In retrospect, the missteps worked in the partners’ favor, giving them time to fine tune, debug and straighten out the marketing plan before moving forward with what they had always assumed would eventually become a chain. By the time the second location, rechristened Z Square, opened in Cambridge, Massachusetts, at Harvard Square, in late 2006, the company had already signed leases for two additional Z Squares, one in Boston and another in Santa Rosa, California.
“The two different markets have allowed us to test the validity of the concept,” Zebny says of the decision to locate units on both coasts. “Initially, I thought I’d be a primary investor, along with Bob, and would eventually return to London. But as soon as we opened in Marin it became apparent that I’d need to stay as involved as possible—and that I wanted to.”
If a 3,000-mile distance between the units’ first two markets also sounds like a mistake, it’s not: Zebny understood from the beginning that the menu had to be at once sophisticated, but not chef-driven. “If we were talking about growing, we couldn’t be reliant upon Sally on a day-to-day basis,” he explains. “She had to create recipes and procedures that would minimize the effort of creating cooked-to-order food. The menu is all-fresh, but the prep is done during the day. All that’s required is final assembly that doesn’t require a lot of culinary expertise.”
Thus the reliance on do-ahead flavor builders like spice rubs and distinctive, mix-and-match condiments such as artichoke and tomato relish, chimichurri and tapenade that can do double- and triple-duty as sauces, marinades, dressings and sandwich spreads. Proteins are high quality but low in food cost and easy to work with, such as skirt steak, chicken and pork tenderloin. “Every recipe is evaluated in terms of how it fits with the concept—if it helps tell our customers what we’re about,” Zebny says. “Then it’s tested, retested and tested again.”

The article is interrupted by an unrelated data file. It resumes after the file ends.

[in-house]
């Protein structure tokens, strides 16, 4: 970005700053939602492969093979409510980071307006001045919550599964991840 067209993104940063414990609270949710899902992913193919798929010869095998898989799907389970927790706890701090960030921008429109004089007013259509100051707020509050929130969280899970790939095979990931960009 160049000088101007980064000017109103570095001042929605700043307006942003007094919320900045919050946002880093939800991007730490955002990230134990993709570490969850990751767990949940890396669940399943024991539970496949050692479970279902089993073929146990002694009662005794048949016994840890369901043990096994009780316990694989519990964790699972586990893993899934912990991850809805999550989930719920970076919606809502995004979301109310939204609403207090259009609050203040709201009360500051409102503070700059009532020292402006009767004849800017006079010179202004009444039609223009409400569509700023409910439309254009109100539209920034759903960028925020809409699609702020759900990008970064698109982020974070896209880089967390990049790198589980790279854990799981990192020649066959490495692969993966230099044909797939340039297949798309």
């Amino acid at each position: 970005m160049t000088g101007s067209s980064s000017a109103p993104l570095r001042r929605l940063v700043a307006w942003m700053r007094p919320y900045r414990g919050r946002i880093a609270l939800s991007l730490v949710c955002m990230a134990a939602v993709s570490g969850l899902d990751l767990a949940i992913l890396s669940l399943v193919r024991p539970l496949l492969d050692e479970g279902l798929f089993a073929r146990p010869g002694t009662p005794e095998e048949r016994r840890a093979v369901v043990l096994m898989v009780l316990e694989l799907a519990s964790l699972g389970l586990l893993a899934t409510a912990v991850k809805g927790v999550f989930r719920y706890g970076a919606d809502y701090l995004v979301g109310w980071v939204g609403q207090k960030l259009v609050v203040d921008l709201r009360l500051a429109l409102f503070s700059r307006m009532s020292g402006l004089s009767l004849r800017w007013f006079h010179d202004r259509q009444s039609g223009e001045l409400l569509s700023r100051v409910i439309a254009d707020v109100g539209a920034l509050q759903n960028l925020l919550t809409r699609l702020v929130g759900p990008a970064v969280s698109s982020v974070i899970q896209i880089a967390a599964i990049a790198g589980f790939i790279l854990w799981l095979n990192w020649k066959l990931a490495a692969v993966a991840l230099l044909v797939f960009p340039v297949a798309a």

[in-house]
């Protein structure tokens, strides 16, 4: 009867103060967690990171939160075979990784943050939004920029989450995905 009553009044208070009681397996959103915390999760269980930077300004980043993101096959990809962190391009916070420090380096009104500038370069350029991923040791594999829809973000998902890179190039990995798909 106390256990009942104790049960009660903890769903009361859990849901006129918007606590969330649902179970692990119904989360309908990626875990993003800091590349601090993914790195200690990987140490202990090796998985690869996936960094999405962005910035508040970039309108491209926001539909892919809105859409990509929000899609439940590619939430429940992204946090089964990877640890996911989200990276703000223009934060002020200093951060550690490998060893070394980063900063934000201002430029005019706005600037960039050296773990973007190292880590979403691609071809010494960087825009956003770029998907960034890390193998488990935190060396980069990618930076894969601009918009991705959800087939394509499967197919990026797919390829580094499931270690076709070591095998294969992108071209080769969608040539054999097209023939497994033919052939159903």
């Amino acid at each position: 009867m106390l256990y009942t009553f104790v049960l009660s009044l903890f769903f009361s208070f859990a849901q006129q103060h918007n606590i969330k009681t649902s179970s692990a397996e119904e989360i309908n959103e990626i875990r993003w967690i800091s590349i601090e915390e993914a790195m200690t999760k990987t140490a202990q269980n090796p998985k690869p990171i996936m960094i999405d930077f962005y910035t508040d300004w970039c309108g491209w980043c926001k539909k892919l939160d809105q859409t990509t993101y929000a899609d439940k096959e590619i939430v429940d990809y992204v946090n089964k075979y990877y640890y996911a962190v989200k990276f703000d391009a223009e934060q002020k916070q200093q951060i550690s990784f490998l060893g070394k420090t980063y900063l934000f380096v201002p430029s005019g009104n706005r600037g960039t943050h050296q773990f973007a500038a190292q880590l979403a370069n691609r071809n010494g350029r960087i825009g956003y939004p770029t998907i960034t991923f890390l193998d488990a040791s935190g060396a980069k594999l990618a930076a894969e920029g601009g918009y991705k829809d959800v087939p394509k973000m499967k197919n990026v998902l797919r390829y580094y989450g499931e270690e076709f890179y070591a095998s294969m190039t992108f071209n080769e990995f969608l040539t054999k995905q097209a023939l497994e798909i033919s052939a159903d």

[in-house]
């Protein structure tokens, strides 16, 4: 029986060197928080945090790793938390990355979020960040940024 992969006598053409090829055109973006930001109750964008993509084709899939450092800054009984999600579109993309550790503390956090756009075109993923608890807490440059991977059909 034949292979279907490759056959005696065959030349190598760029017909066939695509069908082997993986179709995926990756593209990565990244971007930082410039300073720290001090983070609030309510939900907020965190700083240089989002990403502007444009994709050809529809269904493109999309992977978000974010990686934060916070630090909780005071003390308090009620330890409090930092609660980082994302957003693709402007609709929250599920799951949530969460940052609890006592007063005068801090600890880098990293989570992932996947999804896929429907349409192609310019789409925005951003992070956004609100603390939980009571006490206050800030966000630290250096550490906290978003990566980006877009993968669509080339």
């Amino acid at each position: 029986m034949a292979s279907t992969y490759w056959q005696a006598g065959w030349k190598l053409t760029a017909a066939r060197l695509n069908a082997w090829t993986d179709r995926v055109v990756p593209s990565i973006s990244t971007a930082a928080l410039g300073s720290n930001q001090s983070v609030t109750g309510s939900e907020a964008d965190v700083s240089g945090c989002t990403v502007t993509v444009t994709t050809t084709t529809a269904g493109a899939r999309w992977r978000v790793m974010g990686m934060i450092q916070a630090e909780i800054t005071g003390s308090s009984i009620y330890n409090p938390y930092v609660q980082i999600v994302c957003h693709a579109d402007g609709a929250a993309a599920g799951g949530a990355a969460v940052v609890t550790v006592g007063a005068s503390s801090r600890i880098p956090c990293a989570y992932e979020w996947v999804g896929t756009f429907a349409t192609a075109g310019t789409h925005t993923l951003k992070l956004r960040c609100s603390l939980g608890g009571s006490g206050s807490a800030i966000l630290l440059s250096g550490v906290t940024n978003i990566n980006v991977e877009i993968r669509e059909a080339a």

Breakfast and lunch are self-service, touting baked goods, crepes, soups, sandwiches and salads, such as Prosciutto, Fresh Mozzarella & Artichoke Spread Panini and a Grilled Steak Cobb salad. At dinner, the lights go down and the servers come on duty, to serve an upmarket-casual menu of starters such as Oven Roasted Wild Mushrooms with goat cheese, and entrees like Pan Roasted Pork Tenderloin with black olive tapenade and Whole Grilled Rainbow Trout stuffed with roasted scallops. A bar menu of simpler standards keeps going into the after-hours and between standard dayparts.
With the opening of the Cambridge location, the company has hired Scott Robinson, a CIA-trained chef, as corporate executive chef. Robinson has worked with Samson to engineer a core menu that also cross-utilizes the heck out of ingredients. Goat and feta cheeses are used in a breakfast panini, a crepe, an omelet, two salads and several entrees. Olives appear dozens of times, from salad garnish to main course sauce. Skirt steak, rubbed with a spice mixture by the daytime kitchen staff, is then ready to be cooked-to-order for a sandwich, a salad and an entree. Moroccan Vegetable Stew is a favorite lunch entree for vegetarians as well as a dinner starter that only needs to be heated for service.
Robinson is now creating recipes, in English and Spanish, that can be uploaded to the POS system and replicated by unit staff: The day shift cooks do the prep, and the line cooks do the final assembly with minimal supervision.